Modo 201
Issue: Volume: 29 Issue: 1 (January 2006)

Modo 201

Modo 201, which is scheduled for release this month, is a significant product upgrade for Luxology, bringing the software much closer to being a full-blown modeling and animation program.

One of Modo’s most notable features is its customizable user interface. Many people consider this attribute to be at the bottom of the priority list when choosing a modeling software, which is understandable. However, when you use a program for several hours a day, the UI, by default, becomes significant.

Modo’s interface is intuitive and user- friendly, allowing you to open multiple panels that can float independently, be sandwiched between other panels, moved elsewhere on-screen, or positioned on a second monitor. Panels can be easily collapsed and accessed using the small buttons that appear when a panel is resized or with keystrokes. To existing Modo users, the intuitive UI is not new. However, Version 201 improves on an already excellent interface by incorporating tabbed viewports, an iView feature for quick preview renders, and tiny thumbnail previews that update as a model changes. The ability to create, save, and share interface layouts in Modo 201 is one way the program helps users modify their work flow.

Modo’s new shader tree is an intuitive, straightforward way to apply textures to models. It can be used to layer textures, images, and maps to a model-similar to the way layers are set up in Adobe’s Photoshop. The process begins by applying a base material to an object, controlling diffuse values, Fresnel effects, and specularity, then adding surface properties, such as image maps. You can also place a mask on the model to isolate the image map and continue to enhance the textures with features such as noise, bump, displacement, luminosity, and subsurface scattering.

Setting up textures in Modo 201 is achieved by stacking textures in the program’s Shader Tree.

Modo’s micropolygon displacement tool allows for great detail without adding a lot of geometry. 3D modelers that don’t include micropolygon displacement, for example, require the user to subdivide a model, using an extremely high number of polygons to achieve the same effect.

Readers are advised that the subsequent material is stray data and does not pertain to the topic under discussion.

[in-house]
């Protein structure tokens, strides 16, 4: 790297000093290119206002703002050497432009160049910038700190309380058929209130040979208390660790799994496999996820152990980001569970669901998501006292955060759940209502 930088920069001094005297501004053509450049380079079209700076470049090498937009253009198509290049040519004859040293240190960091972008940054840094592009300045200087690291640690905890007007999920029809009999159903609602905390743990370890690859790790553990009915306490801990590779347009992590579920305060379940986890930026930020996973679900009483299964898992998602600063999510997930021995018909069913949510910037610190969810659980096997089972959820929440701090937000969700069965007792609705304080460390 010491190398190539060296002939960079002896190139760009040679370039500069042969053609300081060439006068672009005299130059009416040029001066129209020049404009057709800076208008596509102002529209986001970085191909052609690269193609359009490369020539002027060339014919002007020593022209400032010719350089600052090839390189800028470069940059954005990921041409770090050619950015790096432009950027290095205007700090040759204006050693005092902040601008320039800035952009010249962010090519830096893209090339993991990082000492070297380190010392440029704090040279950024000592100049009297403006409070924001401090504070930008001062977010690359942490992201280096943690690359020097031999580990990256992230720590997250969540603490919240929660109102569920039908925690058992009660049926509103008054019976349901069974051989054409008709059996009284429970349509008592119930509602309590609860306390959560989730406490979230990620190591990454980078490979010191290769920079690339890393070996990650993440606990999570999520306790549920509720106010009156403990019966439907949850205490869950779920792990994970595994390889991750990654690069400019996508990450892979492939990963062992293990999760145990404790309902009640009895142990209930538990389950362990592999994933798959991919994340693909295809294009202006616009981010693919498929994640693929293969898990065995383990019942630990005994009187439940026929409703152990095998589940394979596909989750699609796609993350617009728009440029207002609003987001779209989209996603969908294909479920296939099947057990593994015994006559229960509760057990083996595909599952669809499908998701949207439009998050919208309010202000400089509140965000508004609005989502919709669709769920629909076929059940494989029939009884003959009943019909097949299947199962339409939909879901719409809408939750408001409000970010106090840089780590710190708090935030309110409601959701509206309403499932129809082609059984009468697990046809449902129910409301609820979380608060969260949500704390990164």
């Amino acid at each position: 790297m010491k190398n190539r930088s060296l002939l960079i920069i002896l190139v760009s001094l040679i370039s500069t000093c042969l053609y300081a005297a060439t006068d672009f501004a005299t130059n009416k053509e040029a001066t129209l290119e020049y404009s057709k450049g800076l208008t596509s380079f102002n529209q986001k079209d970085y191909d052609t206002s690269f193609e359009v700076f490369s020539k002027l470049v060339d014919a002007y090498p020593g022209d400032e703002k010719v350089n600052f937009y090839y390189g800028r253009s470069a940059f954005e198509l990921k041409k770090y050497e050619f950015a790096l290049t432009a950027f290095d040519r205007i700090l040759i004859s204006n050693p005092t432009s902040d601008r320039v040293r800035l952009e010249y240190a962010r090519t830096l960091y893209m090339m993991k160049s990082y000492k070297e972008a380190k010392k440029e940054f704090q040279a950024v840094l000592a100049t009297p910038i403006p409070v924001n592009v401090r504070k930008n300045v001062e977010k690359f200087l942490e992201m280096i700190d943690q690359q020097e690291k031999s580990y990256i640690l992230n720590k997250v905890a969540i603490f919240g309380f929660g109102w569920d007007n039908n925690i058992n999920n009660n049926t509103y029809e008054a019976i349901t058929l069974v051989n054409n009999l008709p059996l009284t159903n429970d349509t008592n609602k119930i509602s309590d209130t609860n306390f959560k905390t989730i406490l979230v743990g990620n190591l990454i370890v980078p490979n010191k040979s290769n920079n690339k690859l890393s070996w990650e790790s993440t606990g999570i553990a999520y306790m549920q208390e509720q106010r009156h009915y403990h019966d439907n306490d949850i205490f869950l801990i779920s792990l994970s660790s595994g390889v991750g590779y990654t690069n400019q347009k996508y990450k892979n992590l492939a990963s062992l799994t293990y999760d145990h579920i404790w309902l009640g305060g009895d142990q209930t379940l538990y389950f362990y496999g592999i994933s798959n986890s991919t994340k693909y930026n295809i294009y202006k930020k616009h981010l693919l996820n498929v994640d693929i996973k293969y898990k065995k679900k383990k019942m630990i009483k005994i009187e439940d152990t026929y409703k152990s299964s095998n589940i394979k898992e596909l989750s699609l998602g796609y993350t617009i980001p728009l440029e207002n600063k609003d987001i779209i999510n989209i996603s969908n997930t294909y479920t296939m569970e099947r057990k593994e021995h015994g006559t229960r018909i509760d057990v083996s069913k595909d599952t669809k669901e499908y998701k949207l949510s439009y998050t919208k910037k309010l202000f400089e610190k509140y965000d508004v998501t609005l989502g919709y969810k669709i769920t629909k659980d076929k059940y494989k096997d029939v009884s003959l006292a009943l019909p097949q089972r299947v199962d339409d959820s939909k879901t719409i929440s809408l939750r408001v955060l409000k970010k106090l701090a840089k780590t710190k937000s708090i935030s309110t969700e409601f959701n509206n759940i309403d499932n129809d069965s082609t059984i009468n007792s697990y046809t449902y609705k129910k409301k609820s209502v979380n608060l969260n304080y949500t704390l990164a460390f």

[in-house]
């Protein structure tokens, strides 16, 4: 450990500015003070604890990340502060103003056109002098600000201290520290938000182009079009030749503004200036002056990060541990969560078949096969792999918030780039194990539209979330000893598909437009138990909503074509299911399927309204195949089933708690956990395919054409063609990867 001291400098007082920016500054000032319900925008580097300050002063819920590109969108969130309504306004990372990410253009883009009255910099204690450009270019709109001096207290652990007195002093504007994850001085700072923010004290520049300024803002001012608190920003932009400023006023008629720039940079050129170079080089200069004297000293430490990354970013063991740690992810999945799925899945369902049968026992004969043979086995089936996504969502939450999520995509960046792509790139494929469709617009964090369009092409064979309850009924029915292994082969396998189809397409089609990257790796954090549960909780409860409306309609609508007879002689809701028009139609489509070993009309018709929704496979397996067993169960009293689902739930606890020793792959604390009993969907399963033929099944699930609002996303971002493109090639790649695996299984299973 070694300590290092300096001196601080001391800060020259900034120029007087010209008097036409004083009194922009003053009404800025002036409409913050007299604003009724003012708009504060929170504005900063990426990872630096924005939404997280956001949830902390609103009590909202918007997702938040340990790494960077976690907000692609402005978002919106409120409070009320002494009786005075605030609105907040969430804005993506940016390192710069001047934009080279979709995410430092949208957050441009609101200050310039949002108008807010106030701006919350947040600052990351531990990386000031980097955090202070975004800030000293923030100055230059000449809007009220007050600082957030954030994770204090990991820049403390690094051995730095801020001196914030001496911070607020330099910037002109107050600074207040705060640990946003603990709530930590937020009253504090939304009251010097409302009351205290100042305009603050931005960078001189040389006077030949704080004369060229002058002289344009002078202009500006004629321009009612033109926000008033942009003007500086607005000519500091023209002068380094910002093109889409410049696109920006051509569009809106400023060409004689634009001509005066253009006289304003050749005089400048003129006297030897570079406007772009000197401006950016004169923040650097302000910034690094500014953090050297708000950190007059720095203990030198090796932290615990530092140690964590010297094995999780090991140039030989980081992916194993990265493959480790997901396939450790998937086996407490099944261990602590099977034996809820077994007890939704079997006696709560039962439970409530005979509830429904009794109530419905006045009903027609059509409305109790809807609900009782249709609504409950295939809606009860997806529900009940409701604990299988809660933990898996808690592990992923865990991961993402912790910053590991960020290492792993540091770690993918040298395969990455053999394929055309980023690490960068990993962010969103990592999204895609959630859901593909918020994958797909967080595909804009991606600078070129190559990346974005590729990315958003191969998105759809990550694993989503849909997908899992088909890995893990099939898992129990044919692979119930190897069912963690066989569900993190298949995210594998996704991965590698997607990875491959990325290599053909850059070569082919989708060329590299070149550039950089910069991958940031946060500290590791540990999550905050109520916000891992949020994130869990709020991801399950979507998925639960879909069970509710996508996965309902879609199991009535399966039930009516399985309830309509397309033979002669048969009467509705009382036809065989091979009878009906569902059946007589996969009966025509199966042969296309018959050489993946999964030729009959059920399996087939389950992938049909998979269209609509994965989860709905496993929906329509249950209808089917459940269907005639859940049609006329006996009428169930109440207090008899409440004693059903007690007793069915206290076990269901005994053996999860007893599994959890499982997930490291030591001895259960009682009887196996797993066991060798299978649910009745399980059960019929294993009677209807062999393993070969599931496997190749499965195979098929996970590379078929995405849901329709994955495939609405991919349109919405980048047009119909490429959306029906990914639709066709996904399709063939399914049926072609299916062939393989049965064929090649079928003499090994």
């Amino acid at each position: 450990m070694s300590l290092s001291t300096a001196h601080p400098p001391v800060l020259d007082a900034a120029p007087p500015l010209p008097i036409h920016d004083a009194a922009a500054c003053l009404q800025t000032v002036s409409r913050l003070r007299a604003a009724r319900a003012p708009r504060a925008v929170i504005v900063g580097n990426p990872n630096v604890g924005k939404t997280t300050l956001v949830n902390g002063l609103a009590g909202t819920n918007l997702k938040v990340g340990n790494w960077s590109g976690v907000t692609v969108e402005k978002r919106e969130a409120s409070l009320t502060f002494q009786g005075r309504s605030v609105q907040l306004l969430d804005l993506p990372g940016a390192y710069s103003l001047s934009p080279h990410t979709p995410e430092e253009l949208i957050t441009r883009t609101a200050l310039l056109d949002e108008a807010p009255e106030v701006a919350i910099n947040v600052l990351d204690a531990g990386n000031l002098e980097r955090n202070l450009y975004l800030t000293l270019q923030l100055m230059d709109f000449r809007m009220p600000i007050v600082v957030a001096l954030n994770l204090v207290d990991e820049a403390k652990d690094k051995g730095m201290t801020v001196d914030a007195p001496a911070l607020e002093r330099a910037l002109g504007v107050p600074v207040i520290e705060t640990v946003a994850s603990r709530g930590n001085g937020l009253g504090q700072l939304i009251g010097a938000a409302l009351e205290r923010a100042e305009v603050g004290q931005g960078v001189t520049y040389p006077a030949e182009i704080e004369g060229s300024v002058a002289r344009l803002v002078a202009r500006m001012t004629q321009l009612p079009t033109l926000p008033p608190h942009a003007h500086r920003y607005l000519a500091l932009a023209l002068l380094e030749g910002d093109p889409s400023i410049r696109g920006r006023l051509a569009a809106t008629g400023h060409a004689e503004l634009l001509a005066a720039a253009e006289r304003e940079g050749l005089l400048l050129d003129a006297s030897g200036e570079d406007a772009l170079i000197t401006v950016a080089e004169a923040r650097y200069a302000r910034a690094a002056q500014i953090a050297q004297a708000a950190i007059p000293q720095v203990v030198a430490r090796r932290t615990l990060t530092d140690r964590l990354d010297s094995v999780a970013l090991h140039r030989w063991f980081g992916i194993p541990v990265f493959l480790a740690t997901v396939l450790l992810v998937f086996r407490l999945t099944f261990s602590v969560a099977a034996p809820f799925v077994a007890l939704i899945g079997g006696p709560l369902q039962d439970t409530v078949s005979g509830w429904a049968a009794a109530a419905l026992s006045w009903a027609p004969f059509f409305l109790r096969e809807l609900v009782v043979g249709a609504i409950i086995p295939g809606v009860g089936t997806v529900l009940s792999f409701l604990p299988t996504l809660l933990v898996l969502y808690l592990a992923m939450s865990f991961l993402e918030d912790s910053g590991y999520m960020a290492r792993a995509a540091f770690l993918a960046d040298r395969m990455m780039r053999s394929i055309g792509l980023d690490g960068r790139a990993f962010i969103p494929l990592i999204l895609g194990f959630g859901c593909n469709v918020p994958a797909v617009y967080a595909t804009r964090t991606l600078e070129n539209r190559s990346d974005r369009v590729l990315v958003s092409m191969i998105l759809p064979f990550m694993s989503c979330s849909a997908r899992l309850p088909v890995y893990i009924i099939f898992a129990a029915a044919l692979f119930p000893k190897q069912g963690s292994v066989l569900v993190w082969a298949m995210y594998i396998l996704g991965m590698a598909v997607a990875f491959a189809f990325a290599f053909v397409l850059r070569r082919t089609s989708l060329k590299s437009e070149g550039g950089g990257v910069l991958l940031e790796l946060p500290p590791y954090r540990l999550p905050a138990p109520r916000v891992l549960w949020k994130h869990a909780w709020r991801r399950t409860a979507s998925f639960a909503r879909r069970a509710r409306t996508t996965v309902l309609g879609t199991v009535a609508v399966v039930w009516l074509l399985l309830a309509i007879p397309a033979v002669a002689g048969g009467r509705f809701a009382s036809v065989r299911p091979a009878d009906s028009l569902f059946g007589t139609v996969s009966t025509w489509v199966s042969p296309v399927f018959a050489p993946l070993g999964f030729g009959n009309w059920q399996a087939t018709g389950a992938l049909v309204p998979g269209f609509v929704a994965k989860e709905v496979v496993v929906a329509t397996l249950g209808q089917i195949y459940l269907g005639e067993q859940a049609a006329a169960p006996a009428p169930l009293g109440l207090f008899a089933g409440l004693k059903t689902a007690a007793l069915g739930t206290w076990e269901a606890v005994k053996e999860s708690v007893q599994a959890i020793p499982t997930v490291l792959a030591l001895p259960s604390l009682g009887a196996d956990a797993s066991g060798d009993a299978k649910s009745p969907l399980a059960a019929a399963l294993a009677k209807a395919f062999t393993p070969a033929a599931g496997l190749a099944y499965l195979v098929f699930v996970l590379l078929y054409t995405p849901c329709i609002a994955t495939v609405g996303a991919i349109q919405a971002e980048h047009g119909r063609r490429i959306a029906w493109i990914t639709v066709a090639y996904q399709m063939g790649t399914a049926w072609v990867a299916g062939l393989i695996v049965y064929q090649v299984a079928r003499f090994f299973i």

Enhanced texturing options in Modo allow for greater flexibility when using the shader tree by giving you the ability to paint your own textures directly on your models. The system can be used to quickly create a UV map for a model, and paint it in a flat UV display or directly on the model. This includes the ability to paint color and bump or displacement maps. The unwrap UV option makes the creation of UV maps easy. While image maps are great, the ability to add a scrape, cut, or extra color throughout a model is ideal.

Luxology has also added a new rendering engine that offers global illumination, micropolygon displacement rendering, lens distortion, depth of field, motion blur, and environmental lights. Like in most programs, the global illumination is processor-intensive, so your rendering speed will vary depending on processor speed. The rendering engine includes bucket patter selections, which allow you to change the way a render is calculated. Also included is support for instance rendering, OpenEXR, file sizes up to 30,000x20,000, and various anti-aliasing routines.

Multiple cameras can be added in Modo, but when compared to other 3D applications such as Softimage XSI and LightWave 3D, for example, setting up cameras and lights is not easy and straightforward. The Luxology team also has added interesting new ways to control camera positions, but the process is not intuitive.

New modeling tools include mesh instancing, enhanced cloning, and fall off, while a polygon reduction feature helps keep texture maps intact. However, Modo 201 still lacks animation capabilities.

Modo 201 is an impressive upgrade to an already powerful modeler. The inclusion of significant painting tools, with Z Brush-like flexibility, and a fast, high-quality rendering engine with global-illumination options make Modo a formidable 3D modeling solution.

Dan Ablan is president of AGA Digital Studios in Chicago and founder of 3D/ He is also the author of “The Official Luxology Modo Guide” from Thomson Course Technology.

Minimum System Requirements: Windows 2000/XP, running on a Pentium 4 or Athlon system, or Mac OS X 10.3.9 on a G3, 512mb RAM, 100mb available hard-disk space, OpenGL-enabled graphics card, monitor resolution of 1024x768 or greater, DVD-ROM drive, and an Internet connection for product activation.